This week’s podcast introduces my two new long-format workshops and also an exercise, called 10×10, which will help you better understand your approach to editing and creating your photography.
There are a number of aspects of photography that fall into two camps. There are artistic decisions and technical decisions. For some people, you might think of this as left-brain (technical) and righ- brain (creative) decisions. However, to be successful, you need both sides of your brain to make a good photograph. Not only both sides but also some language around how both sides work together to make a successful photograph.
When we can talk about how our camera decisions help or hinder the experience of a photograph, we can make better photographs in the future. We can, with this enhanced language, also provide better feedback to other about there work. RAther than focusing on what f/stop, we could focus on the effects of sharpness in an image as it relates to how the image is seen. So much of photography is about learning to translate what we see in the world into the image even when what is in front of us is shifted by the camera options. When we lack the language to describe what we want, we can make decisions with the camera resulting in work that often feels empty. Learning to be able to have a language to describe what we want and how to get it with the camera makes the artistic side of our work easier. This week’s podcast is a deep dive into the important distinction of these two sides of our language and how to balance them for the greatest impact.
One of our listeners sent in a great question about distractions. Her question was a two-part approach to dealing with distractions.
The first was dealing with the distractions of editing the wrong images. The second area was dealing with distractions outside of editing.
We take a dive into both of these topics this week and look at some ideas for dealing with these distractions and approaches for when it might be ok to be distracted.
Make yourself the best photographer in the world. To do so, all you have to do is wear a mask. If you think it kills your freedom, put one and walk around and see if you can still do things. If you can, the mask hasn’t destroyed your freedom but has kept the rest of us safer.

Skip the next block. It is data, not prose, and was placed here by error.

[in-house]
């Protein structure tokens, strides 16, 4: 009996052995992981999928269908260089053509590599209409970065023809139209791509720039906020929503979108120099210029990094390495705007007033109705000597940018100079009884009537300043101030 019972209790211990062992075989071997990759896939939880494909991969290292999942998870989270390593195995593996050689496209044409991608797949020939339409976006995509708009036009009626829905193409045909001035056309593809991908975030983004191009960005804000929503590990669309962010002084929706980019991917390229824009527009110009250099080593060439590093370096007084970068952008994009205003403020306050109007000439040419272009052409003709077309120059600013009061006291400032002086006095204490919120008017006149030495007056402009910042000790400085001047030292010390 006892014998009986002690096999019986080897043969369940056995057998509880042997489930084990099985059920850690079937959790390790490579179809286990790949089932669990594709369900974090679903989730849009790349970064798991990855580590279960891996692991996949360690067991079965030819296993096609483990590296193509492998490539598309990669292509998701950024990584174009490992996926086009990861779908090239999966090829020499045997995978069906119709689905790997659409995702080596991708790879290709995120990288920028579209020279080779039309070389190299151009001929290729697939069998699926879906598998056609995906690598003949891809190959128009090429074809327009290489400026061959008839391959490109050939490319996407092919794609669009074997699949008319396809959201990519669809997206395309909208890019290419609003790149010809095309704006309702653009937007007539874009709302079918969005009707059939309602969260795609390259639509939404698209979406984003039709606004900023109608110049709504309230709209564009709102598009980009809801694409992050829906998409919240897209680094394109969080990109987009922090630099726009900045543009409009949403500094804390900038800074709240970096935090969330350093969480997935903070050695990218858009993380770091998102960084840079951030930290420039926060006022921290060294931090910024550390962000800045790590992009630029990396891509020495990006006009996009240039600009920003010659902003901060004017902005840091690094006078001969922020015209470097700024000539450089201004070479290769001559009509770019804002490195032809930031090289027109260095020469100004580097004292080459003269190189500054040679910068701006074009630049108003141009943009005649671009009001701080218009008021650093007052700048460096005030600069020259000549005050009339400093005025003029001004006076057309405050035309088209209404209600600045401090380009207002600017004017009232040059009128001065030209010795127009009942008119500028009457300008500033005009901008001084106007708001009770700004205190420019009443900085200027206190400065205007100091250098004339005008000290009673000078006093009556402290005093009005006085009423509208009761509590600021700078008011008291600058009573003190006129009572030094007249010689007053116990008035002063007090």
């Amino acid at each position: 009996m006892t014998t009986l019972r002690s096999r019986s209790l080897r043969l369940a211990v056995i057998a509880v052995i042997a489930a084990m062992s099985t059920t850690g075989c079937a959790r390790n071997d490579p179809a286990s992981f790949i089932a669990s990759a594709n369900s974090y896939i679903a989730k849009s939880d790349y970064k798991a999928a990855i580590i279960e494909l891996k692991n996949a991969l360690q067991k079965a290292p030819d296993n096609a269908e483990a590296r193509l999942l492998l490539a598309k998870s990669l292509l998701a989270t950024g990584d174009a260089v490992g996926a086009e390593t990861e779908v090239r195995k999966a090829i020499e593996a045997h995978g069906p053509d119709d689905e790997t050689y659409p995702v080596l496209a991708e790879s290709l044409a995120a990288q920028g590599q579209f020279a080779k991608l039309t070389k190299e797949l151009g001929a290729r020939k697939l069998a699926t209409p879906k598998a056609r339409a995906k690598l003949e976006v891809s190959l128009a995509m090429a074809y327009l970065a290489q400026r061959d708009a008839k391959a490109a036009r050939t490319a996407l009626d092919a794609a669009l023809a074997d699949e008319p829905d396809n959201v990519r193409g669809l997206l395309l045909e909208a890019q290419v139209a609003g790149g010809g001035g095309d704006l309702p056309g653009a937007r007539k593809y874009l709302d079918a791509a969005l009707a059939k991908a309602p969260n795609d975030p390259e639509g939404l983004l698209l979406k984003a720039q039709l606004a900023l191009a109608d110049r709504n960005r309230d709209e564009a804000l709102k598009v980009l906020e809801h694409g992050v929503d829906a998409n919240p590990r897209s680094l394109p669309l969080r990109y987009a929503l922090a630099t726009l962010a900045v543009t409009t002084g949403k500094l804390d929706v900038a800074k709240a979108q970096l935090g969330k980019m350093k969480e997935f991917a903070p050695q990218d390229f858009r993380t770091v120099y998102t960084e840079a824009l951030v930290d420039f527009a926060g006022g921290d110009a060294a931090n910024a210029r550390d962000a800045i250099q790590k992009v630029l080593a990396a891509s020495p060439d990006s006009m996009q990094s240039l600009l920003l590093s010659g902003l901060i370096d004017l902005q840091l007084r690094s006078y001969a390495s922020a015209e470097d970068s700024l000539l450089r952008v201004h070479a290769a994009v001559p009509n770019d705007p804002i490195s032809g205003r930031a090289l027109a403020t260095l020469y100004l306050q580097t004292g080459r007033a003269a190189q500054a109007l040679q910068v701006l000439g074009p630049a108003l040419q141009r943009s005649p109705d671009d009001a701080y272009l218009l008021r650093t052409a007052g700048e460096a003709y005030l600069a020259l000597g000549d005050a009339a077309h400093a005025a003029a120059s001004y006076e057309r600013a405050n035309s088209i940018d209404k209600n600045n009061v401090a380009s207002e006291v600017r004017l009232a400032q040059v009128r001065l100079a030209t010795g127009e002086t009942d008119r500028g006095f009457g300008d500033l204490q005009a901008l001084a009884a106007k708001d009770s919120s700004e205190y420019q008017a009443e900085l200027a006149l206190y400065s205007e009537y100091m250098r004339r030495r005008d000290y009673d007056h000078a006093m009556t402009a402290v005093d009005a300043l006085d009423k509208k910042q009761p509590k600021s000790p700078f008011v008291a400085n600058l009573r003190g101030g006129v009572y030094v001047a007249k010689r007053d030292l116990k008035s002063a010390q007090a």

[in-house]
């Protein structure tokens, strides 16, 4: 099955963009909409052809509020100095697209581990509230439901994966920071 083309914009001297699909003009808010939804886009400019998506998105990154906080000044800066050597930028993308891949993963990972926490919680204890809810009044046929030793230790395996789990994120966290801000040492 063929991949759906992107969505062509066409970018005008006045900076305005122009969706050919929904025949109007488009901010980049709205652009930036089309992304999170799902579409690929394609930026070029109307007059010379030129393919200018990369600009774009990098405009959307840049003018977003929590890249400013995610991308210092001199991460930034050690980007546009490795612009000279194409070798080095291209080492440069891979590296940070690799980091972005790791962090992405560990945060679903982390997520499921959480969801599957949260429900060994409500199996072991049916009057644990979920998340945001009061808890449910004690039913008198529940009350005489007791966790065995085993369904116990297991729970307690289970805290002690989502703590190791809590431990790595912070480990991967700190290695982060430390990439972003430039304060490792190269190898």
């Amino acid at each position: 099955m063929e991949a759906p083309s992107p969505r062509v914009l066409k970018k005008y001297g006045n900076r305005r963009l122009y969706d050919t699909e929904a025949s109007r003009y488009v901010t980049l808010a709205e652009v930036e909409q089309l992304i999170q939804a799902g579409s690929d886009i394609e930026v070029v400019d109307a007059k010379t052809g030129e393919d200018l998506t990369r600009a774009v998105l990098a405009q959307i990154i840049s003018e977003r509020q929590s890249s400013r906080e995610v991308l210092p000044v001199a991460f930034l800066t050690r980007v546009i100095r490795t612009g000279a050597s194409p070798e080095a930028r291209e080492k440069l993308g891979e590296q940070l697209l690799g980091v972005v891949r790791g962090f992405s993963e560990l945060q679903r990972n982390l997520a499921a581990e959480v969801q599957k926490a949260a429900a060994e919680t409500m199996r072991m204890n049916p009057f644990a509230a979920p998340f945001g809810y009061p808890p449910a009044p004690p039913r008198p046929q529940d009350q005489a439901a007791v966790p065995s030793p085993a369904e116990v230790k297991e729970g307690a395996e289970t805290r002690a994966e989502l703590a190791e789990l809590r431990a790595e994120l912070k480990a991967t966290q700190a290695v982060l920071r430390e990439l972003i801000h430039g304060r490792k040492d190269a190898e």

In this week’s podcast, I reflect on how our emotional state can drive how we approach our photographs when we are out in the field. The shifts in emotions, feelings, and experiences while out with a camera can drive composition, framing, and technical decisions we make with the camera. Being aware of these shifts and changes can make a significant impact on our work. The more aware we are of this impact, the more likely we are to get images that resonate with who we are and the stories we are telling.
I get asked a lot of questions about photography. Some are good, and some are not so good. When we look at our own work and spend time behind the camera it is all about asking and answering questions. Is this the right composition? Do I have the right settings? Is my narrative on point?
In my experience, when we ask the right question we get what we want in our photography sooner than later. So, this week’s podcast is a look at the process of asking questions and how we answer those questions in a effort to make the best picture possible.
As COVID-19 continues to build in the USA, I thought I would use the podcast this week to share five things you can do with your stay at home time. These to-do items will work even if you aren’t stuck at home under quarantine. Still, these to-dos can help pass the time and improve your photography and photographic inspiration if you are at home.
Read and do the work in one of your photography books you bought
Inventory your camera gear for insurance and to do a keep, sell, donate, or shelf
Make a viewing wall for looking at prints
Make some new photography friends by reaching out to photographers you follow but haven’t connected with at some point
Do a 10 for 10 project. You will just have to listen to learn what this is all about.